US Postal Service

All forms of letters receive trenchant treatment in this landmark work, from the officious business letter to the whimsical postcard. In the book's forward, 1979 Postmaster General William F. Bolger sets forth convincing reasons why letter-writting is a valuable skill, explaining that "letters and cards are . . . the tools of our democracy." Most of all, though, All About Letters will convince you that letters are fun. Even Stevie Wonder, who can't read for shit, plugs letters in this book: "Even though I am a telephone freak, I really enjoy letters more!" Step-by-step the book walks even the most perplexed reader through the magical process of written communication. It provides reasons for writing, addresses to write for general information, instruction on how to write, a list of guides for further reading, and lots of pictures of famous people smiling warmly at the mere thought of letters. "Boy, letter-writting is fun" is the long overdue message of this book.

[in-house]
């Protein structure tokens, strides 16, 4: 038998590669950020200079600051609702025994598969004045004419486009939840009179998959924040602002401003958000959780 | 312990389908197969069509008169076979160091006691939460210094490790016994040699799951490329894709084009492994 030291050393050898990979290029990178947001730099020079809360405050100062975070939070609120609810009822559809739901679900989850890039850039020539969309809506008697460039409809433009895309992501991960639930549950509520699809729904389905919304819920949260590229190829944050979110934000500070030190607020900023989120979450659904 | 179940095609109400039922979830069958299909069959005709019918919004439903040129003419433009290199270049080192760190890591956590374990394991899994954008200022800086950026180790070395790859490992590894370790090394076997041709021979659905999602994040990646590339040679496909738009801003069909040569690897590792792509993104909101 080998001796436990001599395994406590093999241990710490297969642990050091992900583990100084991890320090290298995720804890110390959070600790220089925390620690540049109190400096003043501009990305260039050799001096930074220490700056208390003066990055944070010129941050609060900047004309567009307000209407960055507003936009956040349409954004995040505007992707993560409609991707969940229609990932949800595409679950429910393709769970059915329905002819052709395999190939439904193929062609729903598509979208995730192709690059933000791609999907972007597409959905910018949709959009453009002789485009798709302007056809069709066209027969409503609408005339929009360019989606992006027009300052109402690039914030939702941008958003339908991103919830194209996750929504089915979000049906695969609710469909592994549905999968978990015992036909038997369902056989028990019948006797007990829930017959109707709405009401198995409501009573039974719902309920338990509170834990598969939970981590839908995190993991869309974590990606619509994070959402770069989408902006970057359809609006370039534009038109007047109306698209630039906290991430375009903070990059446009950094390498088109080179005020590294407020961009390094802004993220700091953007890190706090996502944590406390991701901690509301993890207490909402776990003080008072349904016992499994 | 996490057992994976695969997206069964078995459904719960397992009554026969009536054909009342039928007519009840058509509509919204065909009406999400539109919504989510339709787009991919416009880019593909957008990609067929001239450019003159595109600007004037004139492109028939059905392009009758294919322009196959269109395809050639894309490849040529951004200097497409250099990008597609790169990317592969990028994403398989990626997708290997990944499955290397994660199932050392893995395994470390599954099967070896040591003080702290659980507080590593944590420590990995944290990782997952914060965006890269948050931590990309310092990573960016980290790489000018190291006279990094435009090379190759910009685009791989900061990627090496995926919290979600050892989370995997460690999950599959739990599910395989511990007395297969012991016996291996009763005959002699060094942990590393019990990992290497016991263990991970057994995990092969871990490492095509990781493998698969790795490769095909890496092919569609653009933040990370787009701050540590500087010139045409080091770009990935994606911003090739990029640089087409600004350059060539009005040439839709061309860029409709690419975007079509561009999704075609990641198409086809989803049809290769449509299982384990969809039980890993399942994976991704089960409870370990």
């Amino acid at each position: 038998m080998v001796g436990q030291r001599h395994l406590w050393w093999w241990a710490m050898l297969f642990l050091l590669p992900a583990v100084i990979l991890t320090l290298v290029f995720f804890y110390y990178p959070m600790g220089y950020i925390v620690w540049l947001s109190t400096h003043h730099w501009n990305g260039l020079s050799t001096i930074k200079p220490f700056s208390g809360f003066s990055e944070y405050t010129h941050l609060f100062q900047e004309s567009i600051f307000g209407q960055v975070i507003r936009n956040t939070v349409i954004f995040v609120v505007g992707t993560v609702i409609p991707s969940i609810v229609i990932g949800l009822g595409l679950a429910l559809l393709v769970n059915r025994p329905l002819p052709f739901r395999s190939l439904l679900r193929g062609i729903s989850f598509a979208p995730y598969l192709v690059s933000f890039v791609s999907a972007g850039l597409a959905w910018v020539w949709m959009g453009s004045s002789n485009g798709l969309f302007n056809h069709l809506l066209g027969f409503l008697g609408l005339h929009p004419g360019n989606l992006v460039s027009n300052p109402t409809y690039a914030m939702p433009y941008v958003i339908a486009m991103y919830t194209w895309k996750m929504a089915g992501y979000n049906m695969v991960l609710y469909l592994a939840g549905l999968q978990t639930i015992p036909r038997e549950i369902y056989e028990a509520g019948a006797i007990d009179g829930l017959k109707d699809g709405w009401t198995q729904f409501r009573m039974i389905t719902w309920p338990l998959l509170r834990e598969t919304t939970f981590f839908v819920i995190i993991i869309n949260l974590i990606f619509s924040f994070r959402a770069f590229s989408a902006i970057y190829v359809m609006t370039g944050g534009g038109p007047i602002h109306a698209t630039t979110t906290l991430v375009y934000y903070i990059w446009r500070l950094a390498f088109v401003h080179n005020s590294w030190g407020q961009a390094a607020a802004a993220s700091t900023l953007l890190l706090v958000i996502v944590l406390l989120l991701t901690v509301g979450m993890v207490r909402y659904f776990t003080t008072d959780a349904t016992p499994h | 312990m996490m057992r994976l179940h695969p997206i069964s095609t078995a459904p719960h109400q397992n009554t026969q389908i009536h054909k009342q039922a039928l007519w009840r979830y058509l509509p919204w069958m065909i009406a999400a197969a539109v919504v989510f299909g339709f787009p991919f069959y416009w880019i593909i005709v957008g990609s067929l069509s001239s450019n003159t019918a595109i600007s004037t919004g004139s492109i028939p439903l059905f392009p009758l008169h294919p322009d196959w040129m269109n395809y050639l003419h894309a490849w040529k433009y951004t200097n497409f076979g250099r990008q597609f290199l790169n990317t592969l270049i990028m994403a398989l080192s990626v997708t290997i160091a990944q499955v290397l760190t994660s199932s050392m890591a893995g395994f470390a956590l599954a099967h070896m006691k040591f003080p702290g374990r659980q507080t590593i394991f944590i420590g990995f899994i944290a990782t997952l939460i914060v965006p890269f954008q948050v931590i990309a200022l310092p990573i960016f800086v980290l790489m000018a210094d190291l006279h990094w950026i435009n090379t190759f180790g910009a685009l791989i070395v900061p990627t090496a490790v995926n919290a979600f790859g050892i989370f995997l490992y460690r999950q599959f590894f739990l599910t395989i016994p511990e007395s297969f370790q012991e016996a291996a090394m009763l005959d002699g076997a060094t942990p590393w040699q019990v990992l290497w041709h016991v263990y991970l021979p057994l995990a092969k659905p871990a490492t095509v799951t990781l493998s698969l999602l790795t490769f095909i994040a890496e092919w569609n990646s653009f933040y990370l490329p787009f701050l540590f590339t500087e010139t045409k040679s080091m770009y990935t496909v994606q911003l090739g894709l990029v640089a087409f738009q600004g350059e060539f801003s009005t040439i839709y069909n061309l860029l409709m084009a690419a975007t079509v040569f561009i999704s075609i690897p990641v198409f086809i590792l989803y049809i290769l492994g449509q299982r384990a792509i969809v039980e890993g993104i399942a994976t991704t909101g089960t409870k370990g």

BARREL FEVER: Stories and Essays

David Sedaris
Avid fans of NPR's Morning Edition will recognize David Sedaris as the guy whose disturbing tales of employment as a Macy's Christmas elf haunted them halfway through their second cup of coffee. Freed from the shackles of the FCC censor, Sedaris' debut novel tackles such topics as suburban home surgery, anal sex with Bruce Springsteen, and how to incite a riot at your funeral. Barrel Fever is divided into "stories," which are supposed to be fictional, and "essays," which are not. Both preserve the huffy, satirical bent of his radio work, with a whole bunch of profanities tossed in for good measure. While prolonged readings of Barrel Fever grow tedious due to its constant snotty harping, its short-story format makes it perfect for pretentious coffee house or in-between-class reading.
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